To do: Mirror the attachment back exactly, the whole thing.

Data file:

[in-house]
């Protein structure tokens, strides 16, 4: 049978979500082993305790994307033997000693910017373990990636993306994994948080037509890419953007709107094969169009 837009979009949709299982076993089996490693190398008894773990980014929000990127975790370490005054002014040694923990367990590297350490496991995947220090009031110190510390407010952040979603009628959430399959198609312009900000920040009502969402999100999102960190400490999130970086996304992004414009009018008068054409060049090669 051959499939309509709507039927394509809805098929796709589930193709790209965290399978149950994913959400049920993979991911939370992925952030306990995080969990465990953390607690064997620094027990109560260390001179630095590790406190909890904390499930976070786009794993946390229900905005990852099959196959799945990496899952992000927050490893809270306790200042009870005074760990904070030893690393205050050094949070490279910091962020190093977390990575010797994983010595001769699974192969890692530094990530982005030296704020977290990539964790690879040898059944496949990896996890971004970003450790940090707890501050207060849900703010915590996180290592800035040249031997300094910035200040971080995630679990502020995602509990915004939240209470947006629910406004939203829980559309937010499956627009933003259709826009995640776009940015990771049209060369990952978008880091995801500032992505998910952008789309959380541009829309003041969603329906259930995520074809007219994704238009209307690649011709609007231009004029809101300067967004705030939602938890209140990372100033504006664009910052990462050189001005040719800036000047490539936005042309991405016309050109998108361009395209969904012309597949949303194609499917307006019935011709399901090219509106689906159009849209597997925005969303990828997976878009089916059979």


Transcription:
[in-house]
């Protein structure tokens, strides 16, 4: 049978979500082993305790994307033997000693910017373990990636993306994994948080037509890419953007709107094969169009 837009979009949709299982076993089996490693190398008894773990980014929000990127975790370490005054002014040694923990367990590297350490496991995947220090009031110190510390407010952040979603009628959430399959198609312009900000920040009502969402999100999102960190400490999130970086996304992004414009009018008068054409060049090669 051959499939309509709507039927394509809805098929796709589930193709790209965290399978149950994913959400049920993979991911939370992925952030306990995080969990465990953390607690064997620094027990109560260390001179630095590790406190909890904390499930976070786009794993946390229900905005990852099959196959799945990496899952992000927050490893809270306790200042009870005074760990904070030893690393205050050094949070490279910091962020190093977390990575010797994983010595001769699974192969890692530094990530982005030296704020977290990539964790690879040898059944496949990896996890971004970003450790940090707890501050207060849900703010915590996180290592800035040249031997300094910035200040971080995630679990502020995602509990915004939240209470947006629910406004939203829980559309937010499956627009933003259709826009995640776009940015990771049209060369990952978008880091995801500032992505998910952008789309959380541009829309003041969603329906259930995520074809007219994704238009209307690649011709609007231009004029809101300067967004705030939602938890209140990372100033504006664009910052990462050189001005040719800036000047490539936005042309991405016309050109998108361009395209969904012309597949949303194609499917307006019935011709399901090219509106689906159009849209597997925005969303990828997976878009089916059979």